Devsu Code Jam 2019 - solutions and my experience

Last year I participated in the Devsu Codejam 2019 contest, which is about solving programming problems. The first place? A car 🚗.

The contest was for all developers from Ecuador, this is the first time I have heard about this type of contests being organized in Ecuador, so it caught my attention (well, the car a little too).

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Devsu Codejam front page

First, a little of background about myself. I have participated in some contests about problem solving in the past: three times in the IEEEXtreme programming (before the university kicked me out), and a couple on Hackerrank, so I'm kind of familiar with them. I stopped participating in these kind of contests for a while, so this was a good opportunity to get back into the game.

The contest was split into two categories (students and professionals), and it had two rounds. The first round was online (November 23th), and was around ~4 hours with 16 problems. The first 50 of each category from the first round could go the second round held in Quito, the capital of Ecuador (November 30th), this phase was around 3 hours with 10 problems.

I participated in the professionals category. And got the 10th place in the first round, and the 7th place in the final round. What? Did you think I won the car? Sorry friend, I didn't mean to disappoint you.

Anyway, I arrived at Quito the day before the contest, met some friends and got drunk, and didn't get much sleep. And the day of the contest my allergies didn't play nice... so I had a running nose during the whole contest. And yes, those are silly excuses, but a 7th place isn't bad 😃 (and they gave some prizes to the first 10 of each category).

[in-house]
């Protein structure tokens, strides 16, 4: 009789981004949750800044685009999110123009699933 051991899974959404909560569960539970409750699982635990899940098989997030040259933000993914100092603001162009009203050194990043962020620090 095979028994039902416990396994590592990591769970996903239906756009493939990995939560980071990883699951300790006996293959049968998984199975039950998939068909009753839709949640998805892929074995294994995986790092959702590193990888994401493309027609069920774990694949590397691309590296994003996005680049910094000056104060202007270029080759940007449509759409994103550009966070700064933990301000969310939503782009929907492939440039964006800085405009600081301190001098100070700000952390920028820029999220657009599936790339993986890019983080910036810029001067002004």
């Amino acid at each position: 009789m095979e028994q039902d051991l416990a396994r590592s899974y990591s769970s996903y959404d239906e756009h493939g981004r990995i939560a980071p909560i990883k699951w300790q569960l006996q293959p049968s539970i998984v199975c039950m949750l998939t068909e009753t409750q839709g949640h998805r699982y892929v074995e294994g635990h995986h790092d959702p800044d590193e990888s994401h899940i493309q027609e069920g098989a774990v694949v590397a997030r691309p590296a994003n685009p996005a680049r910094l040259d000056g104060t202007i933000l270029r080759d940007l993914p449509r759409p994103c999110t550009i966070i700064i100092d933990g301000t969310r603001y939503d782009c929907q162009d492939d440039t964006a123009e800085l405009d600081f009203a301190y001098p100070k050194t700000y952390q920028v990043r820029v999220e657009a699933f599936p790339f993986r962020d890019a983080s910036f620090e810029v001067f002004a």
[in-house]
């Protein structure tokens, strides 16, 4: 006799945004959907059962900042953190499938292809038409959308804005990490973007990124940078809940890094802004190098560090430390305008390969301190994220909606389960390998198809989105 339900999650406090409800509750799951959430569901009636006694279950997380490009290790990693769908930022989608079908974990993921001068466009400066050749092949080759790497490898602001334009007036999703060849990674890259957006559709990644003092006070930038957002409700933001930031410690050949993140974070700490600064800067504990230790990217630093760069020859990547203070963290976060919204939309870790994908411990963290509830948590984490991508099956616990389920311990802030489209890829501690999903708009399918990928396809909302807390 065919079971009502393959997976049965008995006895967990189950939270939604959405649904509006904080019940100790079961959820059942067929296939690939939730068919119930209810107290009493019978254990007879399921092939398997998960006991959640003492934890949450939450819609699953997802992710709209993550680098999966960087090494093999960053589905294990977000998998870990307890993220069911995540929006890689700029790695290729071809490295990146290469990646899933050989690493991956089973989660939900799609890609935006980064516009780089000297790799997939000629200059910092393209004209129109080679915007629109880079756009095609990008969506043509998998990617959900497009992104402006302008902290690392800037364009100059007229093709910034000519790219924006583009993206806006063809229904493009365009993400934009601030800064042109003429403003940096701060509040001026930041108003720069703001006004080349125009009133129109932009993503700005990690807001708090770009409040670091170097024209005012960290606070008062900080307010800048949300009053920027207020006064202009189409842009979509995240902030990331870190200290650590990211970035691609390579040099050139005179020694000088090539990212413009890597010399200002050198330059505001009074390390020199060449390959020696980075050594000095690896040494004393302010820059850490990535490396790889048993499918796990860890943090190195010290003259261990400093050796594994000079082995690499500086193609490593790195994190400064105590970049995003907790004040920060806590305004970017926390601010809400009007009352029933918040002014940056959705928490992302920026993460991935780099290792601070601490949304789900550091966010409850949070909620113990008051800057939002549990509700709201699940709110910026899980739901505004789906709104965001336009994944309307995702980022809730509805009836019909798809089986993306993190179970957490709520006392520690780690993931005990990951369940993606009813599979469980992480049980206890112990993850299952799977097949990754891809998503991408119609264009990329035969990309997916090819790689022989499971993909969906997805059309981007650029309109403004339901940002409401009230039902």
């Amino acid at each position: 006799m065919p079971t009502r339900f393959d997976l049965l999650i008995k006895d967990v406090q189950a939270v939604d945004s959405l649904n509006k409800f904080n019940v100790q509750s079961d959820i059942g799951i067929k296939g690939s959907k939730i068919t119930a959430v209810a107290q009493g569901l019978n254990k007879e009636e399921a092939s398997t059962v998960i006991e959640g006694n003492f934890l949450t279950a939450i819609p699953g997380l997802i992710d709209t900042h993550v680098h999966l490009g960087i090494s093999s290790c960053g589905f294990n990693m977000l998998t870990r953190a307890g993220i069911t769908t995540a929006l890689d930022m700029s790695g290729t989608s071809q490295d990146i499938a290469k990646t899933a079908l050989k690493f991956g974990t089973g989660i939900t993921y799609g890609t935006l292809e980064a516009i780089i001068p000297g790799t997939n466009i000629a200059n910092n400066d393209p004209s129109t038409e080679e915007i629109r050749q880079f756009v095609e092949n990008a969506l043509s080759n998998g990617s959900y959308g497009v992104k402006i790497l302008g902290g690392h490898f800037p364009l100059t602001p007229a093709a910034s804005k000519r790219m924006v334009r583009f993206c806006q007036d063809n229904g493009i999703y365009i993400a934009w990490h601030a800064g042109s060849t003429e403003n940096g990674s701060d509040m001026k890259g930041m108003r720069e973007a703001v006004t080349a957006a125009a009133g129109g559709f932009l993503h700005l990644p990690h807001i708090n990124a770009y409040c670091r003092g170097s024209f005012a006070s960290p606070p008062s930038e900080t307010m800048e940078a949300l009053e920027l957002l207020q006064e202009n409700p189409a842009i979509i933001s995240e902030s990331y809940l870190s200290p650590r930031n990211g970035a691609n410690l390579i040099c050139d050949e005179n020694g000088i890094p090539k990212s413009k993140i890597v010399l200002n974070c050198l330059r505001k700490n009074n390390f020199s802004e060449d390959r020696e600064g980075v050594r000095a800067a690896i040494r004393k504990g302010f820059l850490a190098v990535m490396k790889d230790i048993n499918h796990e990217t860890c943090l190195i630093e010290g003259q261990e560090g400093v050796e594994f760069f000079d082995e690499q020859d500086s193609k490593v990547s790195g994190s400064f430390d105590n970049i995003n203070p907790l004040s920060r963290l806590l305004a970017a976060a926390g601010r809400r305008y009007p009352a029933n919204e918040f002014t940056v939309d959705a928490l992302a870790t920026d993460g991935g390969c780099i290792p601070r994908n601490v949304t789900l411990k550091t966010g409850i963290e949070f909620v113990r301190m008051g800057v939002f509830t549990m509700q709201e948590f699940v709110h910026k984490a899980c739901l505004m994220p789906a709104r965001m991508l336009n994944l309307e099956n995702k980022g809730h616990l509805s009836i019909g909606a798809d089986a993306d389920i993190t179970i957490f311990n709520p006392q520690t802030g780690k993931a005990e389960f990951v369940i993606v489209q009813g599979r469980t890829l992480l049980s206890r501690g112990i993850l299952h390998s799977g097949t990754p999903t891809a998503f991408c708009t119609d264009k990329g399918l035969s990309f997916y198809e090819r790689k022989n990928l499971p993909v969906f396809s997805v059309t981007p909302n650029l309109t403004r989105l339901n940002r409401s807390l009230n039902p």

That was my experience, now let's get back to the problems. I uploaded my solutions from the first round here https://github.com/stsewd/devsucodejam-2019 and from the final round here https://github.com/stsewd/devsucodejam-2019-final.

I don't have access to the platform with all the test cases, so I can't guarantee all the solutions are correct, but I believe most of them are :).

Note

First I was planning in writting the explanation for all solutions, but then I realized the posts would be too long to read and write... So I'm just linking to my solutions instead, if you have any questions about one of them let me know, maybe I'll do another post explaining those solutions.

Some final words, I encourage you to keep solving problems in platforms like hackerrank and hackerearth. You'll realize how using a different algorithm or data structure will make your programs faster, how some small optimizations can make a big difference when handling large amounts of data, start thinking outside the box when solving real-life problems, and see math as your best friend when solving problems.

And there is another plus, when solving problems, at the same time you'll be building your portfolio, and showing your real skills to the world.

If you want to master a programming language, solving problems is a fun way to do it!

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